Building CampaignHawk: File Structure and Packages (Part 2)

We went over the project scope and the wireframing process in the first part. So now that we have the basic idea of what the app should look like, we need to actually put that into code.

My preferred method is to start by building out the user interface (UI), then connect all the internals. For a project like this where the UI is a big part of the project, I’ll probably spend the majority of my time making the interface clean and user friendly.

And depending on how well-defined the project is, it might also make sense to write some end-to-end tests using Cucumber in advance. I know a lot of people like test driven development (TDD), but I’ve always found it more of a hinderance. It’s nothing personal.

Step 1: Directories and Files

First create the Meteor project:

$ meteor create campaign-hawk
$ cd campaign-hawk

Then set up the basic file structure. Meteor is not very opinionated on file structure, which gives us a lot of flexibility. I’m going to use the following file structure to get started:

├── client
│ ├── components
│ │ ├── App.jsx
│ │ ├── AppLoading.jsx
│ │ ├── AppNotFound.jsx
│ │ ├── Map.jsx
│ │ ├── Login.jsx
│ │ └── Settings.jsx
│ ├── router.jsx
│ ├── index.html
│ └── styles
│ └── styles.scss
├── lib
│ └── collections.js
└── server
│ └── server.jsx
└── scss.json

These can be added manually or with the following command:

$ mkdir client client/components client/styles
$ mkdir lib
$ mkdir server
$ touch client/components/App.jsx
$ touch client/components/AppLoading.jsx
$ touch client/components/AppNotFound.jsx
$ touch client/components/Map.jsx
$ touch client/components/Login.jsx
$ touch client/components/Settings.jsx
$ touch client/router.jsx
$ touch client/index.html
$ touch client/styles/styles.scss
$ touch lib/collections.js
$ touch server/server.jsx
$ touch scss.json

Then trash the template files:

$ trash campaign-hawk.*

If you don’t have trash, I recommend getting it. You can add it with $ brew install trash. If you don’t have Homebrew, you should get it already.

Step 2: Packages

I’m starting this just before Meteor 1.2 comes out, which is not ideal. That said, the release candidate was just released publicly, and I have faith that it’s stable so I’m going to start by upgrading to 1.2. If you’re reading this in the future and 1.2 has already been released, please let me know so I can change this part of the process.

$ meteor update --release METEOR@1.2-rc.7

A few other packages we’re going to need:

meteor add fourseven:scss
meteor add react
meteor add reactrouter:react-router

I’m also going to add the following to the scss.json file to enable auto-prefixing so we don’t have to deal with those annoying vendor prefixes:

{
"enableAutoprefixer": true,
"autoprefixerOptions": {
"browsers": ["> 5%"],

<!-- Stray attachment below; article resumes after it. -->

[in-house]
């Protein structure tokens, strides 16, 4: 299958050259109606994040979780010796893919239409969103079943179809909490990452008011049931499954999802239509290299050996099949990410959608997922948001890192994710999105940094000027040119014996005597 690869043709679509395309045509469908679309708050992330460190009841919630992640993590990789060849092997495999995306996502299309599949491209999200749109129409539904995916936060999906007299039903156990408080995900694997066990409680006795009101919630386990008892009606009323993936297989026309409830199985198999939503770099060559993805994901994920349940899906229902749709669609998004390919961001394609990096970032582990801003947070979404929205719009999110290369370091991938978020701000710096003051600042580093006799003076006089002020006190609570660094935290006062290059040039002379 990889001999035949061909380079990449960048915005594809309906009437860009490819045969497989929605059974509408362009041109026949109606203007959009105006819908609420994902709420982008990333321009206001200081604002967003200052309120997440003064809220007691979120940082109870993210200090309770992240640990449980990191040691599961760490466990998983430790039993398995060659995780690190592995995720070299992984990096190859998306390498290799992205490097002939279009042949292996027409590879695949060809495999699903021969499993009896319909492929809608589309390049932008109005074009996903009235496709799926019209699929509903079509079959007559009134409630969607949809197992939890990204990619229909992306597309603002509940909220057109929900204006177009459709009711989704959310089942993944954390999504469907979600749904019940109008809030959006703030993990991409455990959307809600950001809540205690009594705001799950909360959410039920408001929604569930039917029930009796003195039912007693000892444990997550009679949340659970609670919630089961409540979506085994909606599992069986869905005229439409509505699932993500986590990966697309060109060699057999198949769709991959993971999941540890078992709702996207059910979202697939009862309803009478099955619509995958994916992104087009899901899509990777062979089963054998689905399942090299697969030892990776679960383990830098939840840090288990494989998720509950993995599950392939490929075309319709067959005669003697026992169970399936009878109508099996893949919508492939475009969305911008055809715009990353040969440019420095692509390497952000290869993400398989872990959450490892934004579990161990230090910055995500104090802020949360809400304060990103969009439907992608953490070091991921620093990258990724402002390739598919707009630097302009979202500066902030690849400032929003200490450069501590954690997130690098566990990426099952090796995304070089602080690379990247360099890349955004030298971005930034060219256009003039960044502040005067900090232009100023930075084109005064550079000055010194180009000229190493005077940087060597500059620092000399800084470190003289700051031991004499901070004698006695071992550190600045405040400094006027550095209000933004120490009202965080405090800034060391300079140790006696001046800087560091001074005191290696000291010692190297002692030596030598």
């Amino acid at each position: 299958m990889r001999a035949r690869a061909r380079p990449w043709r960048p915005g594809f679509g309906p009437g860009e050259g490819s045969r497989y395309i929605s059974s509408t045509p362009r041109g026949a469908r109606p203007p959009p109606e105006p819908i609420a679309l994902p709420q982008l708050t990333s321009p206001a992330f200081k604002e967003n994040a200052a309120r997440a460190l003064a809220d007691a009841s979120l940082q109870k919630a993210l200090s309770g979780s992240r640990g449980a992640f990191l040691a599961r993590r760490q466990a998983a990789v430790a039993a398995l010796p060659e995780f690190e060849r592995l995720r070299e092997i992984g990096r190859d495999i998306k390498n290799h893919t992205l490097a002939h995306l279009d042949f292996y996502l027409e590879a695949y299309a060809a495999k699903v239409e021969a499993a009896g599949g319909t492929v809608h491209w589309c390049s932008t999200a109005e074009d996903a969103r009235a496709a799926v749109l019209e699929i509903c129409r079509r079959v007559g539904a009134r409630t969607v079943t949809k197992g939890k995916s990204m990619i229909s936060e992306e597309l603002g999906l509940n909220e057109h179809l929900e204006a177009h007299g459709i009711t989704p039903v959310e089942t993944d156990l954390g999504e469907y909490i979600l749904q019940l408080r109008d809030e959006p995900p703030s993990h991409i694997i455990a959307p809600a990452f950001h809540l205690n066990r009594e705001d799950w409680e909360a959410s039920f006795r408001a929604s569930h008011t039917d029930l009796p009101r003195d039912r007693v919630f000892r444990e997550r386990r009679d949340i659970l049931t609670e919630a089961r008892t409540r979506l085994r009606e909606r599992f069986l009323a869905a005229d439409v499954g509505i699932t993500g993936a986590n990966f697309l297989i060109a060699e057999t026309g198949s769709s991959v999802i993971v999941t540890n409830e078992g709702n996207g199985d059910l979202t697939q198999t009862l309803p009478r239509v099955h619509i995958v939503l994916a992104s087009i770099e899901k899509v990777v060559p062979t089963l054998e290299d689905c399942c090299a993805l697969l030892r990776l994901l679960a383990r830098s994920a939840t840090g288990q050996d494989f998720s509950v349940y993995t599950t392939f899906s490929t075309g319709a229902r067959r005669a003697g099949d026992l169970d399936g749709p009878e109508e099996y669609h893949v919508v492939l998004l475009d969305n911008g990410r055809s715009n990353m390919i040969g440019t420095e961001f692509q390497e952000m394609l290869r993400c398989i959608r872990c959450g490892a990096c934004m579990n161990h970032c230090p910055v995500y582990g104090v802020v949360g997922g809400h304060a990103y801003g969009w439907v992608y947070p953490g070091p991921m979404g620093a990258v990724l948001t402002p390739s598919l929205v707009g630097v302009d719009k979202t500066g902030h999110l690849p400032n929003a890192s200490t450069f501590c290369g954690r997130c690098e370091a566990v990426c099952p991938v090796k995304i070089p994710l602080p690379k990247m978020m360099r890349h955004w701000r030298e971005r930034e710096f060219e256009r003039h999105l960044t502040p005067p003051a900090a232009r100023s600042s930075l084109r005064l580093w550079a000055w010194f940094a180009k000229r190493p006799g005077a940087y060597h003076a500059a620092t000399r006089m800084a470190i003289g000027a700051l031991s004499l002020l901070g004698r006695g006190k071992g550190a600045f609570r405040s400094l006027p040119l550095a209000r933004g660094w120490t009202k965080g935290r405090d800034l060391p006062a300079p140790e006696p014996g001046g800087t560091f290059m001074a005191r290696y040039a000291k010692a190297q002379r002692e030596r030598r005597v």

"cascade": false
}
}

That should work for now as far as packages go.

Step 3: Basic Template

Time to put together a few React components and get them to render properly. Within App.jsx:

App = React.createClass({
render() {
return (
<div>
{this.props.children}
</div>
)
}
})

Map.jsx:

Map = React.createClass({
render() {
return (
<h1>This is where the map goes</h1>
)
}
})

Login.jsx:

Login = React.createClass({
render() {
return (
<h1>This is where the login goes</h1>
)
}
})

Now that the components are set up, it’s time to set up the router within the router.jsx file:

const {
Router,
Route,
Redirect
} = ReactRouter;
const history = ReactRouter
.history
.useQueries(ReactRouter.history.createHistory)()
Meteor.startup(function() {
let AppRoutes = (
<Router history={history}>
<Route component={App}>
<Router component={Map} path="/" />
<Router component={Login} path="login" />
</Route>
</Router>
)
React.render(AppRoutes, document.body)
})

This gives access to the browser history and sets up a route to login. Access to login is not actually needed at this point, but it’s easier to set up the router now rather than later. At this point in the process, the app looks like the image below:

Next Steps

I need to decide on what mapping API I want to use. There’s always Google Maps, but there are some better options out there. I’ve used Mapbox in the past and I’ve had a good experience with them. There’s also CartoDB which seems to put more focus on data, and since this is a very data-intensive map application, they might be a good bet.

I’ll make a decision on mapping APIs later on in the process.

I also need to decide on a database. I’ve become a big fan of Neo4j and graph databases in general. That said, I don’t think the data I’m working with will be particularly relational, so sticking with Mongo might be easier.

I’m going to stick with Mongo for the time being, and if my queries start to get too complex and relational for Mongo, then I’ll switch over to Neo4j and the any-db package for Meteor.


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